Tuesday, May 17, 2011

Creative Narrative - A Description EXERCISE

Creative Narrative
A Description Exercise.

DESCRIPTION is the key to fleshing out ANY scene, but most especially Sex Scenes. 

Don't just call it 'juice'...

Describe HOW the moisture Looks while sliding in slender rivulets down the inside of her thigh, THEN describe how it feels physically, THEN how the character feels emotionally about the fact that they're dripping from excitement.

1. What it Looks & Feels like physically.
2. How they Feel about it emotionally.

You have FIVE senses -- USE THEM:
Texture, Flavor, Appearance, Sound, Aroma

The glistening moisture slid in slender rivulets down the inside of her thigh. The coolness of the moisture tickled in contrast to the warmth of her skin. Because her skirt was so short, her excitement was clearly visible to anyone who happened to be looking. Her cheeks filled with embarrassed warmth and she lowered her gaze, not wanting to know who might be staring at her, aware that she was aroused. 

"So how do you DO that sort of writing?"
The same way you do anything; you PRACTICE

Exercise in Writing DESCRIPTION

Stage 1:
Watch a Movie

For this exercise, you will need the movie Sin City. If you don't have it, The Matrix or Equilibrium will do.
  • WATCH the movie undisturbed from beginning to end. 
Watch where the Camera looks.  

Sin City in particular is a brilliant example of how to describe using pictures. The movie is filmed in black and white with splashes of color only where the viewer's eye needs to be.

When a character is first introduced, LOOK at how the camera starts in Close Focus on the character's face and then pulls back to reveal the character's body; lovingly showing the viewer exactly what the character looks like, AND their distinguishing characteristics from top to bottom. THEN the view expands wider to disclose where that character is and what they are doing at that moment.

After those first few moments of sheer View, you get a narrative from the Point of View character, which may Not be the character the camera is showing you. You get the narrator's opinions, their feelings, and their delusions. THAT is how the viewer (the reader) learns about the character.

Once the movie is over, put on some music that fits the movie. (I actually have the soundtracks, to these.)

Next! Break out your remote control and Watch The Same Movie AGAIN -- but this time, with the volume OFF.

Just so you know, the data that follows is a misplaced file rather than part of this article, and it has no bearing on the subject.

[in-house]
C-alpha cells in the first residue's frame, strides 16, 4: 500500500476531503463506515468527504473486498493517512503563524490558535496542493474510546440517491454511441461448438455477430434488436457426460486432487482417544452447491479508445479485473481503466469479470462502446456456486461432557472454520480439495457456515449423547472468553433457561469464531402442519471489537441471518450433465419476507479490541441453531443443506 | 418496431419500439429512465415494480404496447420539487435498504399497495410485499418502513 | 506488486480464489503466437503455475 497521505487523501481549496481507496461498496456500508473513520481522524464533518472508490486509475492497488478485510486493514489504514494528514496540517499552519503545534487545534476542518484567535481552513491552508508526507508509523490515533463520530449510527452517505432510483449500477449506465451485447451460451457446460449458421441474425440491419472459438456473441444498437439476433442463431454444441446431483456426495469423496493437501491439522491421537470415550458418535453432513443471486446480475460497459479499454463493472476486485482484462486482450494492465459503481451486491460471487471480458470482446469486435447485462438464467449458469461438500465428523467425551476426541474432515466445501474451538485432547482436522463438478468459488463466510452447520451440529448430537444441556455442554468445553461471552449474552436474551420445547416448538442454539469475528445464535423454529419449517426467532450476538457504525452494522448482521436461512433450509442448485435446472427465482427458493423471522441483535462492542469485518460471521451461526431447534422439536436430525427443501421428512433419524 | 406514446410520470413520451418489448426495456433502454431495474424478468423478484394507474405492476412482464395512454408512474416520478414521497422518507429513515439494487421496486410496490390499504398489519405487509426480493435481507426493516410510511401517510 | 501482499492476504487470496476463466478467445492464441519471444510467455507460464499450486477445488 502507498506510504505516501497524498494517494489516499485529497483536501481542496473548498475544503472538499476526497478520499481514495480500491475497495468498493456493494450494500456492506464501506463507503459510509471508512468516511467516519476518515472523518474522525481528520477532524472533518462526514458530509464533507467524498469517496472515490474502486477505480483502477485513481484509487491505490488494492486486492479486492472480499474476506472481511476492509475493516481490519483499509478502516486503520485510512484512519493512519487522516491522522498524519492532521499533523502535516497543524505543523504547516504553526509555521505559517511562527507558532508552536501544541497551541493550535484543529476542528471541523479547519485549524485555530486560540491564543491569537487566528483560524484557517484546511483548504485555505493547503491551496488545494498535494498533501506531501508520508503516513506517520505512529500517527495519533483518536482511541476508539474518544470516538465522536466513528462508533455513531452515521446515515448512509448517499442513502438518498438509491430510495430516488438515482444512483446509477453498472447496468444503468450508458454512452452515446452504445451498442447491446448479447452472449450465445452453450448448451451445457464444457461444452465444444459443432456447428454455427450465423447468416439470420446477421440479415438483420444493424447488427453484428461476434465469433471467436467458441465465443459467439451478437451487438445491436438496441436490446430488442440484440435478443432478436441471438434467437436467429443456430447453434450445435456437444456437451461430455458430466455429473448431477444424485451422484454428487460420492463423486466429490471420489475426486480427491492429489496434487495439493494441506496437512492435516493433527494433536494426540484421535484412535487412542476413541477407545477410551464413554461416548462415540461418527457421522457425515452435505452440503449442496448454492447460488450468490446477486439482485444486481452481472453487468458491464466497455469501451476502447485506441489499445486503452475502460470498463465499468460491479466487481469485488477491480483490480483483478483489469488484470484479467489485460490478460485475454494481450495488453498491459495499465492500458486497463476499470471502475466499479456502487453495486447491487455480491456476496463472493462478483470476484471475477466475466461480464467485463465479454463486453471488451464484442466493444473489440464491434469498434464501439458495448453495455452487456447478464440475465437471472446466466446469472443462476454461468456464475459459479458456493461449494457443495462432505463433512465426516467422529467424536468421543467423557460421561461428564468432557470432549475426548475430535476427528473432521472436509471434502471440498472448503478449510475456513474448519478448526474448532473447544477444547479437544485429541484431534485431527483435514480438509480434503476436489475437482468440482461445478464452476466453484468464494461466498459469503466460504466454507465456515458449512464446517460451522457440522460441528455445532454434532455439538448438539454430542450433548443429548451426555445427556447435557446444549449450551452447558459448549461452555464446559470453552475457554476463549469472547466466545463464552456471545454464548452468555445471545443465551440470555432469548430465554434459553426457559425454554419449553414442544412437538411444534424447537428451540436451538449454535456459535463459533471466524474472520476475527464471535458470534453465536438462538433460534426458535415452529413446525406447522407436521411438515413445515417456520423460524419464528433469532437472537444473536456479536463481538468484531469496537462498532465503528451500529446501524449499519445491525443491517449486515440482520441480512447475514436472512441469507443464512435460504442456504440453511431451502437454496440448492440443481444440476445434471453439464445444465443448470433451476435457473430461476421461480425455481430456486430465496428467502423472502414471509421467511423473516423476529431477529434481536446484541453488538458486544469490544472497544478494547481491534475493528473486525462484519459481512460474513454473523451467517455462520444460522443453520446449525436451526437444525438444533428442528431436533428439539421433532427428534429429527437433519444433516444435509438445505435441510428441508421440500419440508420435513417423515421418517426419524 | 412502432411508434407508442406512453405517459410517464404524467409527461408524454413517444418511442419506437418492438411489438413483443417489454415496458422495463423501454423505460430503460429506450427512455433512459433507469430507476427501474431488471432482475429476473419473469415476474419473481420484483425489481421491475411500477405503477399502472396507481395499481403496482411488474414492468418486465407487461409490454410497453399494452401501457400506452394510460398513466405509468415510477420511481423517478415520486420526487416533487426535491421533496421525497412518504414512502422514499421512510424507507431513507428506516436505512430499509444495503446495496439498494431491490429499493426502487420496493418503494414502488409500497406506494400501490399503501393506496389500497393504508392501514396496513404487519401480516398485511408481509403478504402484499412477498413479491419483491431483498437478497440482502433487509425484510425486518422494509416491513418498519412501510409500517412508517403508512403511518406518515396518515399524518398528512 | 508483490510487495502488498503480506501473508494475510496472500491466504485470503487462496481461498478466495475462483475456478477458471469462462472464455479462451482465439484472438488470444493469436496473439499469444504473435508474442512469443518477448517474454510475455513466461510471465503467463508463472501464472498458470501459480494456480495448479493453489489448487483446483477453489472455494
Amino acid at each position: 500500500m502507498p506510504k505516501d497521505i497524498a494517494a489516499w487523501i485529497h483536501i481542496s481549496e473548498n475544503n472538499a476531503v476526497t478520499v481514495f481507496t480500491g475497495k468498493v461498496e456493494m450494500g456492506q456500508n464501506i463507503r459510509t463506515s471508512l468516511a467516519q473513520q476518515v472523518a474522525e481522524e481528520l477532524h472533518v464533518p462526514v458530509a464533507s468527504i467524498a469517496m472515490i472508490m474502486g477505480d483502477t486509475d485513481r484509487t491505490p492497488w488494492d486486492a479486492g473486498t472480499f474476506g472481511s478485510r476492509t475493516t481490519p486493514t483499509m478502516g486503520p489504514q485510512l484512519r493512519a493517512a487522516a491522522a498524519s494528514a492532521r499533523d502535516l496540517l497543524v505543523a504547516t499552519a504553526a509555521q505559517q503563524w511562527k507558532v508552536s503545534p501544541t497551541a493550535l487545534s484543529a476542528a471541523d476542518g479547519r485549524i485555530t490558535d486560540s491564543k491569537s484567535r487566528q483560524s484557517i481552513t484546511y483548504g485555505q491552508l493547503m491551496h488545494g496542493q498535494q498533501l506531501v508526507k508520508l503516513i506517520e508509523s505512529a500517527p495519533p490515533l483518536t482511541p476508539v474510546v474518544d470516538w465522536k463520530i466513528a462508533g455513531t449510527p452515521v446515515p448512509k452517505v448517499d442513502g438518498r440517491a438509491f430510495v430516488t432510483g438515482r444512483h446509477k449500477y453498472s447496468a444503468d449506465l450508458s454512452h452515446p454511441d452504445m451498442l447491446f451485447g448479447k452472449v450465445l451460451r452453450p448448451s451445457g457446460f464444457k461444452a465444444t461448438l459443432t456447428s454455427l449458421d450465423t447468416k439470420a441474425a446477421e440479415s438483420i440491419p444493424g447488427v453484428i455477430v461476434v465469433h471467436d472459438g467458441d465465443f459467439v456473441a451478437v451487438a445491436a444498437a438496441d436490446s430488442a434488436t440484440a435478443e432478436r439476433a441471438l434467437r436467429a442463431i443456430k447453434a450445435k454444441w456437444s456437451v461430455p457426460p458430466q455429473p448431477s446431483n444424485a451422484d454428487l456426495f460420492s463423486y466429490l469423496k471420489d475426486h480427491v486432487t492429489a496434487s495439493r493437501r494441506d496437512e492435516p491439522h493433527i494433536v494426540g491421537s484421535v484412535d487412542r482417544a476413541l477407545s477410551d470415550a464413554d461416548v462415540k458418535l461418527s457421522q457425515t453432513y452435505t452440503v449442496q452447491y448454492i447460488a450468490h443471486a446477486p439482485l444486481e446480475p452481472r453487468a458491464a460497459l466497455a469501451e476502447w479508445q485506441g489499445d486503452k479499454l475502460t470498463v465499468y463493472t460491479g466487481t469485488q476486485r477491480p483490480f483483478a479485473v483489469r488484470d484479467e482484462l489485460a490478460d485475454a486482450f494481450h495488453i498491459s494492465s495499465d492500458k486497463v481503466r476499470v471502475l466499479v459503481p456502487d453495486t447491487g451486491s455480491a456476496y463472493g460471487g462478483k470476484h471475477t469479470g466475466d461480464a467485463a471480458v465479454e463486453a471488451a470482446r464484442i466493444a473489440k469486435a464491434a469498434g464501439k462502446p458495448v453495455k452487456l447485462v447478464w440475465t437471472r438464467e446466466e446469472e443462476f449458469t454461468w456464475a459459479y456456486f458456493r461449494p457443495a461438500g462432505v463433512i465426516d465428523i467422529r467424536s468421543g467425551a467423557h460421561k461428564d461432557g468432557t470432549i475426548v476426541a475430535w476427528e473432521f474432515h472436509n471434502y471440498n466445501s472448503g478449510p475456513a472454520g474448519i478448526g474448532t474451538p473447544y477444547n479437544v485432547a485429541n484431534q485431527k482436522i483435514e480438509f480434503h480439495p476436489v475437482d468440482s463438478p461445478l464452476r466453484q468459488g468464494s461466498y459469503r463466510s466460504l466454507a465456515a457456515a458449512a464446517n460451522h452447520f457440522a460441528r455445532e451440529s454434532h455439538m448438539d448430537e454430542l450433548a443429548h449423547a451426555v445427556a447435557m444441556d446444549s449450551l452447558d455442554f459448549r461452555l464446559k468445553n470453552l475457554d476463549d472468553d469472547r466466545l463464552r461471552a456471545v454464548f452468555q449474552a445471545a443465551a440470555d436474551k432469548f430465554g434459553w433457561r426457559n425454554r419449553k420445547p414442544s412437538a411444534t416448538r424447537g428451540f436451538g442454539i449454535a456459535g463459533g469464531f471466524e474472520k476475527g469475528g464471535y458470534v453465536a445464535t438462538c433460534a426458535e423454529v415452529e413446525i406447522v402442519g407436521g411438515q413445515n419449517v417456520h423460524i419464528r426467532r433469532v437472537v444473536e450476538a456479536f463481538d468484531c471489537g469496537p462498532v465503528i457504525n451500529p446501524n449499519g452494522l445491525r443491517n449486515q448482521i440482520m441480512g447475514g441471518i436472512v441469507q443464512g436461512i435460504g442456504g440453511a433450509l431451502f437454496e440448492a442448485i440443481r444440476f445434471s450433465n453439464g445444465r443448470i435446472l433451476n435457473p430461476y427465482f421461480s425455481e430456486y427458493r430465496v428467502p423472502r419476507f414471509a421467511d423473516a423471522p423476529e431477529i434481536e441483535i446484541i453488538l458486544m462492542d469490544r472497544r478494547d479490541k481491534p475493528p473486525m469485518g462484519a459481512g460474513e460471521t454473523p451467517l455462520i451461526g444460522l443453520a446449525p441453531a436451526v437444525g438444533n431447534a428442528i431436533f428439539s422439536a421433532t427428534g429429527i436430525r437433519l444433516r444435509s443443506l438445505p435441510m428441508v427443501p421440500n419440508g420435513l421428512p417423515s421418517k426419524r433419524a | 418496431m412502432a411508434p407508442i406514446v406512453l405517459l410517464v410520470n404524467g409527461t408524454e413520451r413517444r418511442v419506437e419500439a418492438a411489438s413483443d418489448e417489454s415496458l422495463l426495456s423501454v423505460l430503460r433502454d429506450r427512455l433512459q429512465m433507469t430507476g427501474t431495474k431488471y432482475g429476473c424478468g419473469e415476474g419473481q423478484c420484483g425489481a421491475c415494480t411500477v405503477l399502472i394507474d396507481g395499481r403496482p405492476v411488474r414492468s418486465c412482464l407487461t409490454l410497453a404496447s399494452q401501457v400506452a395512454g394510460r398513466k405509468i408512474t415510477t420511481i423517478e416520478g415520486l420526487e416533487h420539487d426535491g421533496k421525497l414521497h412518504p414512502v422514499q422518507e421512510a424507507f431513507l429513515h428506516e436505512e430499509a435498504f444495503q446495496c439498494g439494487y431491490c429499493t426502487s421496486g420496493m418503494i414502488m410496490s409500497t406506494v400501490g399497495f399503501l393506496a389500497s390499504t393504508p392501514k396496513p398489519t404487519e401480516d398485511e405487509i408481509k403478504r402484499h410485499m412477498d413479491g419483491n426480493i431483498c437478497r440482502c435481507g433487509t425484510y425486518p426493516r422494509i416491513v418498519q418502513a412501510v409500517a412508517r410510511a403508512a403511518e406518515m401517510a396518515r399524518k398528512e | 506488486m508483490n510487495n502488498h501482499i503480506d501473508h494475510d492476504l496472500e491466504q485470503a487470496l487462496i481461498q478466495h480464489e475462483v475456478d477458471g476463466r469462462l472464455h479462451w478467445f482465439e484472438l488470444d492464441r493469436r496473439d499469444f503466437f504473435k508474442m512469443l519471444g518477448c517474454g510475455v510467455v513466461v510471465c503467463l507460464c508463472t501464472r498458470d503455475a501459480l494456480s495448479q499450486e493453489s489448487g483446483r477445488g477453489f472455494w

Sit on your couch and Out-Loud, Narrate what you are looking at. Do NOT Write anything.

Just talk to the TV screen Out Loud and Describe --in detail-- what you are looking at as though it was a book you were reading.

  • Describe the Characters.
  • Describe the Actions.
  • Describe the Fight Scenes.
  • Describe the Kisses.
  • Describe the Backgrounds and Setting -- including the rooms and weather conditions!

Use your remote control and STOP the scene where you have difficulty describing what you are seeing. Work at it until the words come to you. They don't have to be perfect. CLOSE IS good enough for this exercise.

In a Nutshell:
  • Describe Out-Loud what you SEE
  • Do NOT Write anything down.
  • Keep Going until the movie is Over.

This should help loosen up a few things in your writing mind -- and give you some strong visuals to write from later.


Stage 2:
Write a 1000 word Scene that introduces a character of YOURS.

Make sure you picture the scene in your mind with the same dramatic camera angles and close-ups the movie and Describe it so that anyone Reading it can clearly see it.

Compare that scene with any introductory scene in a story you've already written and SEE the difference.

Just so you know, this is an exercise I created to make my own writing more Visual back when I first started writing. The movie I used was "The Lost Boys", the original 1984 version. It really helped my ability to describe in my stories.


Morgan Hawke

No comments:

Post a Comment